Day 8: back to the kitchen for maids-a-milking – Chefs
In December 2020 the Skilled Worker sponsorship system was overhauled in preparation for the increased pressure on the system that Brexit would cause. One outcome of that was that the minimum skill level for sponsorship was reduced, from graduate level positions to those broadly equivalent to A-level. This downgrading meant that many more jobs became suitable for sponsorship including chefs, which had up to that point been restricted only to shortage roles (usually requiring prescriptive levels of experience and salary). Sponsorship for chefs remains challenging, however. Even though reduced last year, the minimum salary levels required for sponsorship can be considerably higher than the industry norm, and so far, the Home Office has displayed skepticism of sponsors, delaying applications and requesting additional evidence including photographs of kitchen spaces. Applications are at least approved, which is welcome news for the struggling hospitality industry.
Day 9: time to get creative with ladies dancing – Creative Visitors
One of the biggest immediate areas of post-Brexit confusion, creative visitors are a popular UK option. Those from the EU, USA, and many other jurisdictions may enter the UK without a visa, but their activities can be limited, particularly when it comes to payment. Visa-nationals – those who always require prior permission before arriving at the UK border – must juggle this along with an application for UK entry clearance. Paid creative visitors will generally be one of two categories: those attending Permit Free Festivals like Glastonbury or the Edinburgh festivals, and those undertaking Permitted Paid Engagements (professional artists invited by a UK agent or entertainment organisation). You can view our roadmap infographic here, which gives an overview of the options including long-term sponsorship discussed below.
Day 10: the lords-a-leaping around immigration categories – In-country Switching
Amendments to the Immigration Rules in late 2020 saw increased opportunities for in-country switching between immigration categories. Whereas the previous version of the rules specified only a handful of categories where this kind of leaping was allowed, now the wording is more open, specifying only a few routes where switching away will not be possible (such as visitor, or immigration bail). This is a real improvement for a couple of reasons. Firstly, it makes ecological sense. Requiring a Youth Mobility migrant from Canada to return there and apply for a worker visa was never practical, so in-country applications save emissions from air travel (not to mention cost to the individual). Secondly, in-country switching allows seamless transition between routes, minimising any business interruption, for example. It is a real improvement for both migrant and employer.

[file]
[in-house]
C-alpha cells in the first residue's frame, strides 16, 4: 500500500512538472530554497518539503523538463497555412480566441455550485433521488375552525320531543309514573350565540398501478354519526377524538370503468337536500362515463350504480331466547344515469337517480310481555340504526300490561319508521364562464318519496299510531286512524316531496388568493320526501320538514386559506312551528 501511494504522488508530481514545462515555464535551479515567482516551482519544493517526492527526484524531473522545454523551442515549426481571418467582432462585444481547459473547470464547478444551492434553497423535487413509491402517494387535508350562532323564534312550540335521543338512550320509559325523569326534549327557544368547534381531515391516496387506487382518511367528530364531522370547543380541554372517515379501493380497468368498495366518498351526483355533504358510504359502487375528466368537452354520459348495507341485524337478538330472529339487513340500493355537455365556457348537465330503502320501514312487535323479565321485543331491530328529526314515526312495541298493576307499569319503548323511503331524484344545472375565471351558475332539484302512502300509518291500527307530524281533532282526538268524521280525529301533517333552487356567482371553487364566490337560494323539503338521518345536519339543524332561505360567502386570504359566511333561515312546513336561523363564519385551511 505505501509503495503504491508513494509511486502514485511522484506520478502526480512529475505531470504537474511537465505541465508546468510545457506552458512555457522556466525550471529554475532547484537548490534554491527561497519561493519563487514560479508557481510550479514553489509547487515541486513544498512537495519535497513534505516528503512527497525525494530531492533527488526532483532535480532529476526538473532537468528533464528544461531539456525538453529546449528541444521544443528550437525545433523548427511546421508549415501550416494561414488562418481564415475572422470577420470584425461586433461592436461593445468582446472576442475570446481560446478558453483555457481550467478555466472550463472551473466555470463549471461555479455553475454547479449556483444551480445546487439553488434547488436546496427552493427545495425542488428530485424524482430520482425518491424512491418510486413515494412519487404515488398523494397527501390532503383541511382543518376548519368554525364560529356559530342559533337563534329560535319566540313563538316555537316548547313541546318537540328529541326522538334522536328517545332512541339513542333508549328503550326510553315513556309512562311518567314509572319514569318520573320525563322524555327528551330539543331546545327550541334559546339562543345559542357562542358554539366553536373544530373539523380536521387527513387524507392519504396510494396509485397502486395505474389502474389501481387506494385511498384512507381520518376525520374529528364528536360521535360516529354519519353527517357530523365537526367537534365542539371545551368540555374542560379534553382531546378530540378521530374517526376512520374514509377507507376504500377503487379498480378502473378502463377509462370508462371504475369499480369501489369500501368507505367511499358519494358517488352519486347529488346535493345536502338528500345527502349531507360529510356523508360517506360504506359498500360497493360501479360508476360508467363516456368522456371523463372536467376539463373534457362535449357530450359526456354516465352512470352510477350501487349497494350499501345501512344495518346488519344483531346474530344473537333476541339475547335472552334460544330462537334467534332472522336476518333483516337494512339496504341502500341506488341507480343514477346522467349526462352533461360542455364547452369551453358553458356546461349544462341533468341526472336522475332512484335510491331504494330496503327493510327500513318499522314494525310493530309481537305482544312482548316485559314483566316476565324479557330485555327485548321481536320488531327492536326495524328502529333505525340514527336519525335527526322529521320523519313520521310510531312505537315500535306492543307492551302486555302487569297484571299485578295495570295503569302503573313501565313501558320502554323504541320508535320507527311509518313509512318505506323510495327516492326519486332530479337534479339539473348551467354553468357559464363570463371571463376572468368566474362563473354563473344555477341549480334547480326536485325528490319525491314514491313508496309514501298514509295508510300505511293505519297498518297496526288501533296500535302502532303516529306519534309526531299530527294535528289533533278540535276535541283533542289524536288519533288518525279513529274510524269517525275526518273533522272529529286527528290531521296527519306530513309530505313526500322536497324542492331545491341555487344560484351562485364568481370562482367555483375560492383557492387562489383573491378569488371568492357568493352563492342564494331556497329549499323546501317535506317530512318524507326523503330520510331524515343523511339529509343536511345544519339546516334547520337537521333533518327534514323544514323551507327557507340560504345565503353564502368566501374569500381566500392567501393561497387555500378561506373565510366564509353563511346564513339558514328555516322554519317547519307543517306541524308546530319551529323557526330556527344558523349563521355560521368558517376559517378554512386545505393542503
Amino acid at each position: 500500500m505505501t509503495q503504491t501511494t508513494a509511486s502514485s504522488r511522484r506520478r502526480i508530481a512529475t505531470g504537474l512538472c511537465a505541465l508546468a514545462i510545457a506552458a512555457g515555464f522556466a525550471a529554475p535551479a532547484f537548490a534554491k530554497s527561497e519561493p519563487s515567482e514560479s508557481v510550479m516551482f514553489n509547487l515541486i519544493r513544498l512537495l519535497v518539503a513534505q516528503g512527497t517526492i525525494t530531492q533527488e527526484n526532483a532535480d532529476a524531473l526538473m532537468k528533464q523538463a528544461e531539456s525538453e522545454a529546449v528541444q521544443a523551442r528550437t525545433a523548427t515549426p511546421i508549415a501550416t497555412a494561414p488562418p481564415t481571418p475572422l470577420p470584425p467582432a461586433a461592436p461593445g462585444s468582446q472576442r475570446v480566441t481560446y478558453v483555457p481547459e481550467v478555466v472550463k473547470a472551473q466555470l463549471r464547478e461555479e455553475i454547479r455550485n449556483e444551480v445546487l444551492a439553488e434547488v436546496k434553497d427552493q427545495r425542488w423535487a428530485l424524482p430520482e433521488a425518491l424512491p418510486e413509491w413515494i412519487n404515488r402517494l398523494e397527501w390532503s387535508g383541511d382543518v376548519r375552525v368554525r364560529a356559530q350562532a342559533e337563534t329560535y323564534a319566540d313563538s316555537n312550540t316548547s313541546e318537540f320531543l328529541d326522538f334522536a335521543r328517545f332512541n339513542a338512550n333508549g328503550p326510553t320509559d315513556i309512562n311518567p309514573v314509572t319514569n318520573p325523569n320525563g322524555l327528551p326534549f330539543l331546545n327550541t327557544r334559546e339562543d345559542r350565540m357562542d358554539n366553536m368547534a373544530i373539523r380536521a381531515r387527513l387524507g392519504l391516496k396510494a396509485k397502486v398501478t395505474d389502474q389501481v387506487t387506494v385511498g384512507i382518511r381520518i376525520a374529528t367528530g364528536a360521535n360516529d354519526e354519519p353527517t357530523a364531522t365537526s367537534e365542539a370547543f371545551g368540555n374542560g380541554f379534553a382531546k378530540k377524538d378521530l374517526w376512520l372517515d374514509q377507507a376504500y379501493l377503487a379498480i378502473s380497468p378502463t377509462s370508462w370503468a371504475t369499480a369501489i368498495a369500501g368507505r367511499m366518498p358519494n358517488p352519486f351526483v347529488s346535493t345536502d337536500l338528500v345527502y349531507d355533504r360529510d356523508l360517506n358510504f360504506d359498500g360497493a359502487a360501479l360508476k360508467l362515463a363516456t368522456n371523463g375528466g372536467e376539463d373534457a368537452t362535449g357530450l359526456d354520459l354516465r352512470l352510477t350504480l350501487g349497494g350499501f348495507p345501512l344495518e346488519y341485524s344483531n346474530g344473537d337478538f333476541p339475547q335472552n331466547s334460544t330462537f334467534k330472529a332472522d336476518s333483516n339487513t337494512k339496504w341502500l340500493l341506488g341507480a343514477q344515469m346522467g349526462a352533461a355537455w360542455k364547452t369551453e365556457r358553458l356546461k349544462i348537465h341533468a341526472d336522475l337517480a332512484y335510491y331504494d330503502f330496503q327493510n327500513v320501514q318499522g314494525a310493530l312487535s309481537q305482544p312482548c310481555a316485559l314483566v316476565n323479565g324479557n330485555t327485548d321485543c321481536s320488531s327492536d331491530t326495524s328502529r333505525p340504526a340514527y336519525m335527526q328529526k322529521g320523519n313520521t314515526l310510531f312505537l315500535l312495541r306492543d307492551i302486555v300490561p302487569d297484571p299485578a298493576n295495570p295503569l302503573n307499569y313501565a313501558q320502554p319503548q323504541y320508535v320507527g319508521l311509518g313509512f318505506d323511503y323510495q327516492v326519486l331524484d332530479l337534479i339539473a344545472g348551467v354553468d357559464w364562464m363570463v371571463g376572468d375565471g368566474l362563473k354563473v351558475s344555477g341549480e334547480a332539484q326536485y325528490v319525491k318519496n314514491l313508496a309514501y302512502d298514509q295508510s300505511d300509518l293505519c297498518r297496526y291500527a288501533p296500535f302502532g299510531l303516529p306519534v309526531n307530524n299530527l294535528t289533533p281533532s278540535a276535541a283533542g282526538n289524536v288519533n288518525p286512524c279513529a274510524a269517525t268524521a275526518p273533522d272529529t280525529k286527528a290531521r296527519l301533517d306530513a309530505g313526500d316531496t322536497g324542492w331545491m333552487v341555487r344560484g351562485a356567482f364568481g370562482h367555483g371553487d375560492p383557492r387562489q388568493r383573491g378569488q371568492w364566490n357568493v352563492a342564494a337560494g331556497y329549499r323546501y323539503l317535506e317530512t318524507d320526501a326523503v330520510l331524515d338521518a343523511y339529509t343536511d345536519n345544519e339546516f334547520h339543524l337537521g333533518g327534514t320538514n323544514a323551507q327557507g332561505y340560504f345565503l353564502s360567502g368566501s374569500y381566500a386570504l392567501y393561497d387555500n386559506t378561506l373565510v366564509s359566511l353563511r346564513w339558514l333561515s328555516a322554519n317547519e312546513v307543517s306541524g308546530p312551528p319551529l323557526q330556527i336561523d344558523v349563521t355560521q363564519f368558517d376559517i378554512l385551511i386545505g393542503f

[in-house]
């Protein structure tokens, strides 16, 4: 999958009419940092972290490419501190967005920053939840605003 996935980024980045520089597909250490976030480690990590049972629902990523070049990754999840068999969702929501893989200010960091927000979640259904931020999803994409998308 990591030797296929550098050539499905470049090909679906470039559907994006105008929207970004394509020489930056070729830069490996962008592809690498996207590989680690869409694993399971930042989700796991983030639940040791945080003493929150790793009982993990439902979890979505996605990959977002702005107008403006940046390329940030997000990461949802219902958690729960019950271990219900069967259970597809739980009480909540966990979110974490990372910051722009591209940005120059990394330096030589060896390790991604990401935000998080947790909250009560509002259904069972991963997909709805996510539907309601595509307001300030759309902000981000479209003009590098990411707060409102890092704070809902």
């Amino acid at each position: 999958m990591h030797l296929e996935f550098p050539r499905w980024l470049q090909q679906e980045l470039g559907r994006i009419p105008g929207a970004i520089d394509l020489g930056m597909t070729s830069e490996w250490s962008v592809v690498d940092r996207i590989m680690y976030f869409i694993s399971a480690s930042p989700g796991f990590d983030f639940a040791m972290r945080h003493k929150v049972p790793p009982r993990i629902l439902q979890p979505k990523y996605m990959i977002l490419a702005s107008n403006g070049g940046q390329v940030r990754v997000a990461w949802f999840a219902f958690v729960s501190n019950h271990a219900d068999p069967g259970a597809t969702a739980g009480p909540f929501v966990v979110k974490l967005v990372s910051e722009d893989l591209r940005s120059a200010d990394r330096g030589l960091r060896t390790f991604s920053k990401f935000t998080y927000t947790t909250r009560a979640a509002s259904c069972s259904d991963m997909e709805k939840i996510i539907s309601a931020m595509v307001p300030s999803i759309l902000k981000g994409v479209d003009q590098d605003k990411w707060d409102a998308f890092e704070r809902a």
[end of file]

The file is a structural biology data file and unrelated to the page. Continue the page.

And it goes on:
Day 11: longer-term creatives with the pipers piping – Creatives and Sponsorship
Creative sponsorship allows more flexibility than the visitor options we looked at for day 9. Sponsorship provides for longer durations spent in the UK and more activities to be undertaken. As a formal sponsorship route, however, it does require a UK sponsor (or multiple sponsors, where applicable) with an appropriate licence to take responsibility for the individuals and guarantee a rate of pay. It might be a requirement to advertise the position before sponsorship can be offered. All in all, sponsorship is a much larger undertaking, and potential sponsors are advised to take advice on the options before committing to an application.
Day 12: the drummers drumming come up against import and equipment rules – Customs and Cabotage
This is another topic causing difficulty for professional artists and performers, who struggle to manage the import of equipment under new rules. As visitors, drivers may only complete 3 jobs within the UK in a 7-day period, and there are complicated procedures to follow for equipment to be safely cleared through UK customs. This is likely to be an issue that continues well into 2022, and the entertainment industry is keen for processes to be streamlined to allow for more flexible touring across the creative sector.
If you would like to discuss any of the issues raised in this article with one of our experts, call us on 0161 234 6800 or complete our online enquiry form.